U.S. Stocks Little Changed as Dollar Advances, Commodities Slide

  • S&P 500 fails to add to Monday rally, Home Depot buoys Dow
  • Oil slumps with copper as dollar gains sink resource prices

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U.S. stocks failed to add to a rebound from the worst week since August, while the dollar climbed to a six-month high versus the euro as firming inflation data bolstered speculation the American economy can withstand higher rates. Commodities fell.

The Standard & Poor’s 500 Index slipped after rising 1.5 percent Monday, with gains faltering in afternoon trading. Energy producers led declines as crude tumbled toward $40 a barrel in New York, while Home Depot Inc. led retailers higher. Copper hit a six-year low as the Bloomberg Dollar Spot Index advanced. A weak euro boosted exporters and sent European shares to their biggest gain in six weeks.

The dollar’s rally made resources priced in the U.S. currency less attractive at the same time that signs of slowing global growth have led to an oversupply in commodities from copper to crude. The price slump adds to global deflation concerns, even after data Tuesday showed U.S. inflation firmed last month toward the Federal Reserve’s target.

“We’re coming off of a strong day yesterday,” Alan Gayle, senior strategist for Atlanta-based RidgeWorth Investments, which oversees $40 billion. “Energy has been a drag on the market. Oil is still groping for bottom and there’s hope that $40 might be it, but the jury is still out.”


The S&P 500 fell 0.1 percent, erasing an advance of 0.7 percent that briefly took the gauge past its average price for the past 200 days. The index rallied 1.5 percent on Monday to end a three-day losing streak that capped its worst week in two months.

Energy shares tumbled 1.2 percent after yesterday posting the biggest rally since Oct. 2, while utilities fell 1.9 percent. Home Depot rose after posting better-than-expected third-quarter earnings, and Wal-Mart gained after topping profit estimates to buoy the Dow Jones Industrial Average.

“There’s broad uncertainty in the market,” said Bruce McCain, chief investment strategist at Key Private Bank in Cleveland, the private-banking unit of KeyCorp that oversees more than $25 billion in assets.“We’re getting a mix of news that makes it difficult for investors to see a clear pathway ahead. We had a real run-up in the market in the last month and then prices started to pull back a bit and that makes people more nervous.”

U.S. economic data on Tuesday showed consumer prices excluding food and fuel rose 0.2 percent in October, just as much as in September, and in line with economist forecasts. A separate report showed factory output increased in October for the first time in three months as producers turned out more construction materials and motor vehicles.


The U.S. 10-year note yield was little changed at 2.26 percent after earlier rising four basis points to 2.31 percent. Traders are looking to Wednesday’s release of minutes from the Fed’s October meeting, when policy makers mentioned their December gathering as a potential time for the first rate boost since 2006.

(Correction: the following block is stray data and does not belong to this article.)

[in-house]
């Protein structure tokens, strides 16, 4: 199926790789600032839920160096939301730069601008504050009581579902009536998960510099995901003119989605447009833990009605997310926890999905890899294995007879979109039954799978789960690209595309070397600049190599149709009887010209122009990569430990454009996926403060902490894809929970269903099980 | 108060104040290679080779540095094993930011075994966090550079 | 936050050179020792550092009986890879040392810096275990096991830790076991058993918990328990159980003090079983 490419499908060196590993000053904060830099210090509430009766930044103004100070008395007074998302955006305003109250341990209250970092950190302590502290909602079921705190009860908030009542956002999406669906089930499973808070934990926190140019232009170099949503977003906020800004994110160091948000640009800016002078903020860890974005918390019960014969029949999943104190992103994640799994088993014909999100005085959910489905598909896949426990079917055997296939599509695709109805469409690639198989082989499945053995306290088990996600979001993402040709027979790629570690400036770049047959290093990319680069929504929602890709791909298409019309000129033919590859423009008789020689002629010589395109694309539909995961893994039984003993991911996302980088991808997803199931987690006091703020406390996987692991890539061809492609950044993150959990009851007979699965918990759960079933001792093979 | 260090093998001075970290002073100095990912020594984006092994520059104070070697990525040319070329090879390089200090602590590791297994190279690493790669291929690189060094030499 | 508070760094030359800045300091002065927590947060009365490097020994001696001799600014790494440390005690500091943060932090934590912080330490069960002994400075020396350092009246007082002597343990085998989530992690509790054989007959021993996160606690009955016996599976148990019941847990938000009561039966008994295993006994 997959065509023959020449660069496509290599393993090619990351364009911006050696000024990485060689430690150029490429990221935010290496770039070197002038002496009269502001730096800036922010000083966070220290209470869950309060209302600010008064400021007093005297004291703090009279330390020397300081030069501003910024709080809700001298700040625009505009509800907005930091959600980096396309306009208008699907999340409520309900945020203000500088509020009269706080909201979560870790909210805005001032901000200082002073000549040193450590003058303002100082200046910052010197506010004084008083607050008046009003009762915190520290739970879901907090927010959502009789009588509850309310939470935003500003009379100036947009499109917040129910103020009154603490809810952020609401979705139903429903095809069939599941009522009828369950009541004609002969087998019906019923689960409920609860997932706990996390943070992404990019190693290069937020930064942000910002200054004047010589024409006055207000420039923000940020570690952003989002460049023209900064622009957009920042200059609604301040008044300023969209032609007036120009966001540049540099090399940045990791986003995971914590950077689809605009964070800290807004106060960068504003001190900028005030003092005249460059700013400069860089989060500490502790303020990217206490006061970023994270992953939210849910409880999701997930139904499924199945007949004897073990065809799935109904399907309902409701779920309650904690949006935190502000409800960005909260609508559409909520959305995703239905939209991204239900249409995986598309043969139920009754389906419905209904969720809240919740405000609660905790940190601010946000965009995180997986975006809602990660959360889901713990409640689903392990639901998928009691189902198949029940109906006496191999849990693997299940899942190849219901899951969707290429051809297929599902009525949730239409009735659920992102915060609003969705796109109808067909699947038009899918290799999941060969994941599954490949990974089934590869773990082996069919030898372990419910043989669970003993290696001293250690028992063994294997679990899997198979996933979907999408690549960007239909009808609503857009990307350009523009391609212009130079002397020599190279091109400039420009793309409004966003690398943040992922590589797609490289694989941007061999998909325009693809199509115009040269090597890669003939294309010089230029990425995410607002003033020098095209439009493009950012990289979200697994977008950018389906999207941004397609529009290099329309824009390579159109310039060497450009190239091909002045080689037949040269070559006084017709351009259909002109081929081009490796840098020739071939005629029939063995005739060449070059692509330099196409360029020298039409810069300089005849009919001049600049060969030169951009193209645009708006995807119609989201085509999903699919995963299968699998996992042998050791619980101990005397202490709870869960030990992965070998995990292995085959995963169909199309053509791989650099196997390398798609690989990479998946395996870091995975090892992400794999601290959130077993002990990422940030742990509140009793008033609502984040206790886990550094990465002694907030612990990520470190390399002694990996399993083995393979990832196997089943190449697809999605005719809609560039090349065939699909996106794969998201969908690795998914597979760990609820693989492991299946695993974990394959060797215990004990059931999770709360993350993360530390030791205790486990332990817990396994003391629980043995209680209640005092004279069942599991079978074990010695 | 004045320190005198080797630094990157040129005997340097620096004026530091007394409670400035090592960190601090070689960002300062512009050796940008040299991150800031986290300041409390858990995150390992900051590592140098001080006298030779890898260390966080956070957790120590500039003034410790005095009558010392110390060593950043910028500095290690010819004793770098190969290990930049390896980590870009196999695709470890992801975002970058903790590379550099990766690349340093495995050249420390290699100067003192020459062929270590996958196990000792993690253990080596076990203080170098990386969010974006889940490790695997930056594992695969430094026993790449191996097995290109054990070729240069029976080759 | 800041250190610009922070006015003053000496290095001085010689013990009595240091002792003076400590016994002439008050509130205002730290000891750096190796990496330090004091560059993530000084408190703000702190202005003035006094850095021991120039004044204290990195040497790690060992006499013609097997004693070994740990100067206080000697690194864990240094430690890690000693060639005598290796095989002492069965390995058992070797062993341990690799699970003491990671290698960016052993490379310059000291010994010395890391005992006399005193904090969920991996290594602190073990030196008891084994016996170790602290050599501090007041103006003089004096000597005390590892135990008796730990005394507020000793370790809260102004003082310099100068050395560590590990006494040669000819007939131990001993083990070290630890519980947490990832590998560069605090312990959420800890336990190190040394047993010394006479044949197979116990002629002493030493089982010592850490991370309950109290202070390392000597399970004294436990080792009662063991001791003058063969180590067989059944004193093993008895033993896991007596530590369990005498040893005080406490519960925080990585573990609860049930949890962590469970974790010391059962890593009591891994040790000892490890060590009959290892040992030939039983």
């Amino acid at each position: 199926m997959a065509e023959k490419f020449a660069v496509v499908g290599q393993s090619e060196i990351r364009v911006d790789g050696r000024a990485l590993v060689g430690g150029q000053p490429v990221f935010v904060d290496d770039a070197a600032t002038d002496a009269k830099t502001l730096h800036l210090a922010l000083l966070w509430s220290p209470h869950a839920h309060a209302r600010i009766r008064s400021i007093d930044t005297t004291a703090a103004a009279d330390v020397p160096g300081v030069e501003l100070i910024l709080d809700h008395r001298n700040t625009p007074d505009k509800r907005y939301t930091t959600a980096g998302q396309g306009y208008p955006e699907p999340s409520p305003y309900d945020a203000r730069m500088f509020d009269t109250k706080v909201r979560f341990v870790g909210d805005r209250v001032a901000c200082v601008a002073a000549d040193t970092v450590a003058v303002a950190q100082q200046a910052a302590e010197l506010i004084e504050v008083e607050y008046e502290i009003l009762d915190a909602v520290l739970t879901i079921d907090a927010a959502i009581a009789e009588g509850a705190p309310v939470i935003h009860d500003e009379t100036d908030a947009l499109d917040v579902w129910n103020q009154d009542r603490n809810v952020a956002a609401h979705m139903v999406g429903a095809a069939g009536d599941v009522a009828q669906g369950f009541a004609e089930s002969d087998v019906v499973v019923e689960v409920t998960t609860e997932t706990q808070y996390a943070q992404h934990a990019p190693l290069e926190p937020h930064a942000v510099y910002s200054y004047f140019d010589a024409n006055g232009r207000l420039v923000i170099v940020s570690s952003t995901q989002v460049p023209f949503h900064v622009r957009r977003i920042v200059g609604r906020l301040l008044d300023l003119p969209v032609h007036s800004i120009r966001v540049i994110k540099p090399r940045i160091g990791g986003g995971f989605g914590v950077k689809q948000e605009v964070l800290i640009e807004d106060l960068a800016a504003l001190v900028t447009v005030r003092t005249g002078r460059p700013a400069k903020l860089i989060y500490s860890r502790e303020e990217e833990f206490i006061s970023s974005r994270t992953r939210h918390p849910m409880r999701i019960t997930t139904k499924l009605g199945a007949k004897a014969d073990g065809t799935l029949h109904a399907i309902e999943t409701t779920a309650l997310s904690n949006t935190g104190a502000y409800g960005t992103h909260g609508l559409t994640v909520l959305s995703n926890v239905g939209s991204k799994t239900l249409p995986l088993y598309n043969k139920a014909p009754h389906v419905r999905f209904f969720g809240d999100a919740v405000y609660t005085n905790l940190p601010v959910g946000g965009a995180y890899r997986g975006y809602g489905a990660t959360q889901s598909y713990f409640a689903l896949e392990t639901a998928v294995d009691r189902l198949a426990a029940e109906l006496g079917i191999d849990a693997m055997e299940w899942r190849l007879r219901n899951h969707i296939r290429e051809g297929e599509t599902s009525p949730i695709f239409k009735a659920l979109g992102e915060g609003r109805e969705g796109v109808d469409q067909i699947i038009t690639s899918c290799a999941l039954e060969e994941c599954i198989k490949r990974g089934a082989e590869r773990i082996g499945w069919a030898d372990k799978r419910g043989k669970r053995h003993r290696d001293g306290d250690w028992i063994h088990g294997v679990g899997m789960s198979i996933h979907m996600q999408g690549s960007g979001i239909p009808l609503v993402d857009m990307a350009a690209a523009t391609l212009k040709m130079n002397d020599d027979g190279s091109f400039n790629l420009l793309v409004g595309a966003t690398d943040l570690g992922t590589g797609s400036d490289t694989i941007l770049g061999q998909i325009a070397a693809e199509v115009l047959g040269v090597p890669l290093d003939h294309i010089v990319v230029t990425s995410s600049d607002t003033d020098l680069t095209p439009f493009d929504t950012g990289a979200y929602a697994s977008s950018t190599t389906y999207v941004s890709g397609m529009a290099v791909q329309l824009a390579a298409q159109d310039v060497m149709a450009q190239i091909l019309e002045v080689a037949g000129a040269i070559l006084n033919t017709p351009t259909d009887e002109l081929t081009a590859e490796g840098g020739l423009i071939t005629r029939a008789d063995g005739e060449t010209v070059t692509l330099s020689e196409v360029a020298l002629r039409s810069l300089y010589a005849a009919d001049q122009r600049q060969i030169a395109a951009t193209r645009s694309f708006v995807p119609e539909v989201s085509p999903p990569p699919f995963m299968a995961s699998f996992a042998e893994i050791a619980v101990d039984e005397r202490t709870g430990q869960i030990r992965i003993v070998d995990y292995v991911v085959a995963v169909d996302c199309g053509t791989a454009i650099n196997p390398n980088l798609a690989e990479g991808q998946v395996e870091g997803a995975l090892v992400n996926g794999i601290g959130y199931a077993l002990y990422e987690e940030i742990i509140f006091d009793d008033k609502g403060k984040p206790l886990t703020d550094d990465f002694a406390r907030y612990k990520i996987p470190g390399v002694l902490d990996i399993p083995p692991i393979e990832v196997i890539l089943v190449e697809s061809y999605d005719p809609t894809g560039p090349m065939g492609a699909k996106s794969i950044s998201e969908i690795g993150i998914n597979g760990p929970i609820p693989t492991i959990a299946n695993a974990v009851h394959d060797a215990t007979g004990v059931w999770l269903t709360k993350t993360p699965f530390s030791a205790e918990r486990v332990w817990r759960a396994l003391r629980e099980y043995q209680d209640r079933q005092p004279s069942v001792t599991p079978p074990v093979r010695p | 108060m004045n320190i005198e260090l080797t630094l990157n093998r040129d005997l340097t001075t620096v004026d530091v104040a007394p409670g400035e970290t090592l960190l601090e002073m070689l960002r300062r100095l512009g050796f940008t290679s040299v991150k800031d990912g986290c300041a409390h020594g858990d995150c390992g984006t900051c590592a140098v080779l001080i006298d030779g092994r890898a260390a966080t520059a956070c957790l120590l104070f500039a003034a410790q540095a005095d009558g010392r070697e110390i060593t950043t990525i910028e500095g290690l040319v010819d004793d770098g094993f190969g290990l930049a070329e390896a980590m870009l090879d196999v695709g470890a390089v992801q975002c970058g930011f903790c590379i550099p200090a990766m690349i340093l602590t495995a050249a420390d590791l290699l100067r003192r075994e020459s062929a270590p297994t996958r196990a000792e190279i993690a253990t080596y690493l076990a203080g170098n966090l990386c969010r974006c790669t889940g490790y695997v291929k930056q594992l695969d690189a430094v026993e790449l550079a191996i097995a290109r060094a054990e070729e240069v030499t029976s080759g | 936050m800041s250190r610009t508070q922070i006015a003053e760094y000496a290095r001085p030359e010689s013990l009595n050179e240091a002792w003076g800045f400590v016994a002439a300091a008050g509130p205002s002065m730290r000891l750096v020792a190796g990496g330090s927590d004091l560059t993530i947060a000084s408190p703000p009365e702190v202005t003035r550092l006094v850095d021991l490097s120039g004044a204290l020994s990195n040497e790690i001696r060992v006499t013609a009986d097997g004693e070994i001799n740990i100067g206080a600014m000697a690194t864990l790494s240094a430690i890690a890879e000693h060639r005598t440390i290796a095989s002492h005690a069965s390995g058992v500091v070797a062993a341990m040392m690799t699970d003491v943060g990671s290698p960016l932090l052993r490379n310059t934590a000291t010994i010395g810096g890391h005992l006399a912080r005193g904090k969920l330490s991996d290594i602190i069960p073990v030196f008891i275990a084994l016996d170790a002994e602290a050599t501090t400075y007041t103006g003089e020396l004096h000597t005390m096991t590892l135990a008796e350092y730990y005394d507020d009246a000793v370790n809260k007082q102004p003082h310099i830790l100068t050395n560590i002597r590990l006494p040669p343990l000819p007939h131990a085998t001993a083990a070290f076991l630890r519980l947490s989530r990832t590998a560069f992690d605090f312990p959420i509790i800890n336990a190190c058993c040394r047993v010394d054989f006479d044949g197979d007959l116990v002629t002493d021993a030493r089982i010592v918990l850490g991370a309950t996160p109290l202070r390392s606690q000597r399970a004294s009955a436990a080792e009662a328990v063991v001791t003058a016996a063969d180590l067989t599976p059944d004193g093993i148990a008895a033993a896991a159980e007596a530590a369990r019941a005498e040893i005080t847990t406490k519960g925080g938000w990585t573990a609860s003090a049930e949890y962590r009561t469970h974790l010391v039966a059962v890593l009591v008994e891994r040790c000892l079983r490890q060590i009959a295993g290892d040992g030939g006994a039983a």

Yields have risen across maturities since the end of October as traders priced in higher borrowing costs, with 10-year yields reaching a three-month high.

The average yield on euro-area government debt maturing in one-to-three years sank to a record minus 0.151 percent on Monday, according to Bloomberg indexes, a sign traders were adding to bets on looser European Central Bank monetary policy.

Emerging Markets

The MSCI Emerging Markets Index rebounded from a six-week low, climbing 1.3 percent. The Ibovespa led gains in the Americas amid speculation that the government will stay committed to measures intended to trim a budget deficit.

Russia’s Micex Index rose 2.7 percent to the highest since Feb. 6, as President Vladimir Putin’s alliance with the U.S. in the fight against terrorism sparked speculation sanctions will be loosened.


The euro weakened 0.4 percent to $1.0647. The yen was down less than 0.1 percent at 123.28 per dollar.

The ECB is considering further action because there’s a risk investors and consumers will lose faith in policy makers’ for reviving inflation projections, Executive Board member Peter Praet said on Monday.

Currency traders are giving the Fed a green light to raise interest rates, based on measures of implied price swings.

“It looks like a big bet on the Fed finally putting its money where its mouth is,” said Sean Callow, a foreign-exchange strategist at Westpac Banking Corp. in Sydney. “It looks as though the Fed will indeed kick off its tightening cycle in December, providing a stark contrast to other major central banks and thus providing durable support for the dollar.”


Copper touched a six-year low as all efforts to revive metals prices, from miners cutting supply to China stimulating demand, failed to halt a slide that kicked off three years ago and has only accelerated since. Iron ore lurched to a four-month low on concern China’s falling steel production will erode demand and boost stockpiles.

U.S. crude oil fell 2.6 percent to settle at $40.67 a barrel before U.S. government data that analysts forecast will show crude stockpiles expanded for an eighth week in the world’s biggest consumer. Brent for January was down 0.7 percent at $44.27.

Silver traded near a two-month low in London after a 13-day rout, the longest in data going back to 1950.

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